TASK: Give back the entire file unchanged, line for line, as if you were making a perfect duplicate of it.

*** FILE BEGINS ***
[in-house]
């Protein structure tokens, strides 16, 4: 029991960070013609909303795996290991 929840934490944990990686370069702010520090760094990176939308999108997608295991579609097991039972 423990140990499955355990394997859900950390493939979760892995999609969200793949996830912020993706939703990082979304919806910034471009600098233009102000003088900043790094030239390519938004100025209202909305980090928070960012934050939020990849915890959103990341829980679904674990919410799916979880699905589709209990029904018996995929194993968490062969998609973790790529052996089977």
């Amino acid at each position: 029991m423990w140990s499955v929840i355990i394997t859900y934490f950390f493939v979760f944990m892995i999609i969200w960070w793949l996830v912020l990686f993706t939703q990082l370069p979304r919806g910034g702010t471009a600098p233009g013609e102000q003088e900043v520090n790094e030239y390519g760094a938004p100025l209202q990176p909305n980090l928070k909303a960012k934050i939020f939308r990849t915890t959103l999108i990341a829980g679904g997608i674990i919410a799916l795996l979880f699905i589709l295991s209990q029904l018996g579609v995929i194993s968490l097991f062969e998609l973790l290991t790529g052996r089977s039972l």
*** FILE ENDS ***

[in-house]
């Protein structure tokens, strides 16, 4: 029991960070013609909303795996290991 929840934490944990990686370069702010520090760094990176939308999108997608295991579609097991039972 423990140990499955355990394997859900950390493939979760892995999609969200793949996830912020993706939703990082979304919806910034471009600098233009102000003088900043790094030239390519938004100025209202909305980090928070960012934050939020990849915890959103990341829980679904674990919410799916979880699905589709209990029904018996995929194993968490062969998609973790790529052996089977």
């Amino acid at each position: 029991m423990w140990s499955v929840i355990i394997t859900y934490f950390f493939v979760f944990m892995i999609i969200w960070w793949l996830v912020l990686f993706t939703q990082l370069p979304r919806g910034g702010t471009a600098p233009g013609e102000q003088e900043v520090n790094e030239y390519g760094a938004p100025l209202q990176p909305n980090l928070k909303a960012k934050i939020f939308r990849t915890t959103l999108i990341a829980g679904g997608i674990i919410a799916l795996l979880f699905i589709l295991s209990q029904l018996g579609v995929i194993s968490l097991f062969e998609l973790l290991t790529g052996r089977s039972l």